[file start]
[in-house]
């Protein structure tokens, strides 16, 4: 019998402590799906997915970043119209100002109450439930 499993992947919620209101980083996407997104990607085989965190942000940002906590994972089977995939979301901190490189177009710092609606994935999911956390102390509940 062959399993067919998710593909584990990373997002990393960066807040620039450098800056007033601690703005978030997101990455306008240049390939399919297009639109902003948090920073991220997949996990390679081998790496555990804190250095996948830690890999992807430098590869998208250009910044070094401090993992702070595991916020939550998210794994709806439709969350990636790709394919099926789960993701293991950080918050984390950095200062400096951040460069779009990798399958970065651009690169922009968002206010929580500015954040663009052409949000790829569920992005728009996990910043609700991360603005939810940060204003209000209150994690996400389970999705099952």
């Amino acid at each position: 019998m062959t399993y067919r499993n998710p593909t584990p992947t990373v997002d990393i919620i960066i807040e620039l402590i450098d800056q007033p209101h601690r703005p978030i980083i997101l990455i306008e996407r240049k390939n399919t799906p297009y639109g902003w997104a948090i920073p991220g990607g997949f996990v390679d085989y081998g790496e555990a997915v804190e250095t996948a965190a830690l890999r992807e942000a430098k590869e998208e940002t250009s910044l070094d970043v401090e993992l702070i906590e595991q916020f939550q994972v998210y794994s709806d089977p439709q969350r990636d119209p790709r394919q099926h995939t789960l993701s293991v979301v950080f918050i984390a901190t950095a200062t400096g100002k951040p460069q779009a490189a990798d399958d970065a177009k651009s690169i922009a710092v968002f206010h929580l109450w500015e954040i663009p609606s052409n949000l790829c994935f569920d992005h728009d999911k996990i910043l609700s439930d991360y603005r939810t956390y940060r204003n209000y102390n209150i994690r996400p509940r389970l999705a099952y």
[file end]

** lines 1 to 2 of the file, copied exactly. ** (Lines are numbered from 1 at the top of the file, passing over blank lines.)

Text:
[in-house]
């Protein structure tokens, strides 16, 4: 019998402590799906997915970043119209100002109450439930 499993992947919620209101980083996407997104990607085989965190942000940002906590994972089977995939979301901190490189177009710092609606994935999911956390102390509940 062959399993067919998710593909584990990373997002990393960066807040620039450098800056007033601690703005978030997101990455306008240049390939399919297009639109902003948090920073991220997949996990390679081998790496555990804190250095996948830690890999992807430098590869998208250009910044070094401090993992702070595991916020939550998210794994709806439709969350990636790709394919099926789960993701293991950080918050984390950095200062400096951040460069779009990798399958970065651009690169922009968002206010929580500015954040663009052409949000790829569920992005728009996990910043609700991360603005939810940060204003209000209150994690996400389970999705099952």